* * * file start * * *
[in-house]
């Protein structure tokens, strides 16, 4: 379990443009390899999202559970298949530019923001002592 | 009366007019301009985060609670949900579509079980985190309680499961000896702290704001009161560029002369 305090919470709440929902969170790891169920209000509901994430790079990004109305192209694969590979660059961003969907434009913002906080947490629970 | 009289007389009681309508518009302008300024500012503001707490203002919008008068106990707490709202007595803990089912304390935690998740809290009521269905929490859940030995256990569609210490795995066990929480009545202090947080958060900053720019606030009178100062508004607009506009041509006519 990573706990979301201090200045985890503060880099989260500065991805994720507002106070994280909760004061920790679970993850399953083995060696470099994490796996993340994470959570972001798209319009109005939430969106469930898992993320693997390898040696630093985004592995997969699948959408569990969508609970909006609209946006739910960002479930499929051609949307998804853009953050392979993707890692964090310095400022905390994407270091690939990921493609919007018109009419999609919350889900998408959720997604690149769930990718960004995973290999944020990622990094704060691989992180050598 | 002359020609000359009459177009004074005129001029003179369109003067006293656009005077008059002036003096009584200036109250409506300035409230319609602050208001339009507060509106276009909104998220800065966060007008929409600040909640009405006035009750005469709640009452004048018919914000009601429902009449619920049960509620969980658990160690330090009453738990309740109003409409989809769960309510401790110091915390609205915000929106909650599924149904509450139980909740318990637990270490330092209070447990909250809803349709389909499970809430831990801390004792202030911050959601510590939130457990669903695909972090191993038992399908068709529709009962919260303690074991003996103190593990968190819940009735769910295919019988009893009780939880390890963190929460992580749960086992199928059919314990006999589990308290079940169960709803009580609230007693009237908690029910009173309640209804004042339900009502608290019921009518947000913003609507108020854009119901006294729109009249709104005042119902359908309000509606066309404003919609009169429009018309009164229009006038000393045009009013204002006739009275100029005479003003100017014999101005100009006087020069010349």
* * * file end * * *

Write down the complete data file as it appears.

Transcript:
[in-house]
């Protein structure tokens, strides 16, 4: 379990443009390899999202559970298949530019923001002592 | 009366007019301009985060609670949900579509079980985190309680499961000896702290704001009161560029002369 305090919470709440929902969170790891169920209000509901994430790079990004109305192209694969590979660059961003969907434009913002906080947490629970 | 009289007389009681309508518009302008300024500012503001707490203002919008008068106990707490709202007595803990089912304390935690998740809290009521269905929490859940030995256990569609210490795995066990929480009545202090947080958060900053720019606030009178100062508004607009506009041509006519 990573706990979301201090200045985890503060880099989260500065991805994720507002106070994280909760004061920790679970993850399953083995060696470099994490796996993340994470959570972001798209319009109005939430969106469930898992993320693997390898040696630093985004592995997969699948959408569990969508609970909006609209946006739910960002479930499929051609949307998804853009953050392979993707890692964090310095400022905390994407270091690939990921493609919007018109009419999609919350889900998408959720997604690149769930990718960004995973290999944020990622990094704060691989992180050598 | 002359020609000359009459177009004074005129001029003179369109003067006293656009005077008059002036003096009584200036109250409506300035409230319609602050208001339009507060509106276009909104998220800065966060007008929409600040909640009405006035009750005469709640009452004048018919914000009601429902009449619920049960509620969980658990160690330090009453738990309740109003409409989809769960309510401790110091915390609205915000929106909650599924149904509450139980909740318990637990270490330092209070447990909250809803349709389909499970809430831990801390004792202030911050959601510590939130457990669903695909972090191993038992399908068709529709009962919260303690074991003996103190593990968190819940009735769910295919019988009893009780939880390890963190929460992580749960086992199928059919314990006999589990308290079940169960709803009580609230007693009237908690029910009173309640209804004042339900009502608290019921009518947000913003609507108020854009119901006294729109009249709104005042119902359908309000509606066309404003919609009169429009018309009164229009006038000393045009009013204002006739009275100029005479003003100017014999101005100009006087020069010349």